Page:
As we’ve mentioned, the A2 was a rather expensive option when it was new, really only appealing to those on higher salaries – it’s well worth remembering this Audi was on sale a long time before affordable finance rates were introduced. On top of the already quite steep prices, many chose thousands of pounds on options, meaning there would have been some very expensive A2s going around. 

As the A2 hasn’t been on sale for close to 20 years, the number of used models for sale is relatively slim, though prices for the cheapest cars start from as little as £1,000 for usable, high-mileage examples. Cleaner examples are available from around £2,000, while the best-of-the-best A2s go for £5,000. Many tip the A2 as being a ‘future classic’, due to its bespoke nature, so if you look after it, you’re unlikely to lose any money with it. 

Looks and image

It’s no understatement to say that the A2 was ahead of its time, and given the popularity of Audi’s junior A1 today, if the model was modernised and re-released, it would likely prove a great success. Though its design will soon be 25 years old, it really doesn’t look that way on the exterior, with its clean lines and neat proportions still making it stand out today. The bolder Colour Storm versions are the most eye-catching.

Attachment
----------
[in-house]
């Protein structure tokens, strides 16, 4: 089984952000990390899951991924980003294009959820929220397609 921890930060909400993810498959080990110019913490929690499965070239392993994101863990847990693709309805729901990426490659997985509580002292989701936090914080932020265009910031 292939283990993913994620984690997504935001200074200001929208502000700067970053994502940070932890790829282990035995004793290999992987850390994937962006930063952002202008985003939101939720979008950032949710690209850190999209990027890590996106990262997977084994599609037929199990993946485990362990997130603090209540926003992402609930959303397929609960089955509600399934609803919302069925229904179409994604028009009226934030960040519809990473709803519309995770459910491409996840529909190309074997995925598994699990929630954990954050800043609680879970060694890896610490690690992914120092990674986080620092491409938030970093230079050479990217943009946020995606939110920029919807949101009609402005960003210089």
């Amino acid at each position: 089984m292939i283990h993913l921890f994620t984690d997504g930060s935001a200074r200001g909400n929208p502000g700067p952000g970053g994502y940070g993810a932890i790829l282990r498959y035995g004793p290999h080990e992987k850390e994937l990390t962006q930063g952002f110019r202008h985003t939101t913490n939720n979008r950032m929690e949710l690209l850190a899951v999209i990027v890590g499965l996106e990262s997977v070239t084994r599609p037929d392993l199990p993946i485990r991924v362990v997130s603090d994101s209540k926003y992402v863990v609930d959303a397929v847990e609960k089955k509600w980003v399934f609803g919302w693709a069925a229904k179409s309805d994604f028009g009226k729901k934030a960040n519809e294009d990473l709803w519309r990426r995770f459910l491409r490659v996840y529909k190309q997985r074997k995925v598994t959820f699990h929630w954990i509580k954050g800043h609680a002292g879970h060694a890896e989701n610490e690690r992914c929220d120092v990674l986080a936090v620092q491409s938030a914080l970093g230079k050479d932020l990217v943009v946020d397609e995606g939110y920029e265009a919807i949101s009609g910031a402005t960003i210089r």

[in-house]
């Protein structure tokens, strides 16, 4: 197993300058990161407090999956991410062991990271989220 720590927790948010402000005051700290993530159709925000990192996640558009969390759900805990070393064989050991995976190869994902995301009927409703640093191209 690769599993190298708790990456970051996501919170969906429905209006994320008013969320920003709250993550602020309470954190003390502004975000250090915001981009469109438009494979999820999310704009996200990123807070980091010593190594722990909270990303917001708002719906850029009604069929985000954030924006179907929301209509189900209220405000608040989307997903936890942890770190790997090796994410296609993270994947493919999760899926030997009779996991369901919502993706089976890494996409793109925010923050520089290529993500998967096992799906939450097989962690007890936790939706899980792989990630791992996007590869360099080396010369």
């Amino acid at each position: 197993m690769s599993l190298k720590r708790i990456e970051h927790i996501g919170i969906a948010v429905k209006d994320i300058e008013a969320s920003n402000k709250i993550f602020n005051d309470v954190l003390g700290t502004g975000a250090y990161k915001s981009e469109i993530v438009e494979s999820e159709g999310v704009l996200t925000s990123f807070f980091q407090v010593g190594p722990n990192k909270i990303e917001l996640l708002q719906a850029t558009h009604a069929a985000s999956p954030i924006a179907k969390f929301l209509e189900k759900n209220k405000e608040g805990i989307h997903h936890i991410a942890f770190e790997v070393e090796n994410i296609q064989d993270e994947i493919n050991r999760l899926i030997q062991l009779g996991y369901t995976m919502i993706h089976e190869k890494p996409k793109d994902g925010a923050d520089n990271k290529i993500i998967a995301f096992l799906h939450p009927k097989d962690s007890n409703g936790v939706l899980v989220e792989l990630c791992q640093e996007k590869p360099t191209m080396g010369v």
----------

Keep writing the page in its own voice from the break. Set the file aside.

Inside, the A2 has aged in much the same way most cars from this era have. That said, the fuss-free and clean layout is still usable and doesn’t feel all that outdated. The main draw to the A2, though, is its quality. It could teach plenty of brand-new cars a thing or two, with its upmarket materials and superb build quality really setting it apart from rivals at the time. 

It was also quite a good thing to drive, too, helped by its lightness making it feel more agile than many cars in its class, and it feels modern too. At higher speeds, the A2 cruises happily, while the high-set driving position helps to make it feel slightly more like a crossover. The downsides are that the ride is quite firm, while neither engine is a real asset to the A2, with the diesels feeling especially tractor-like.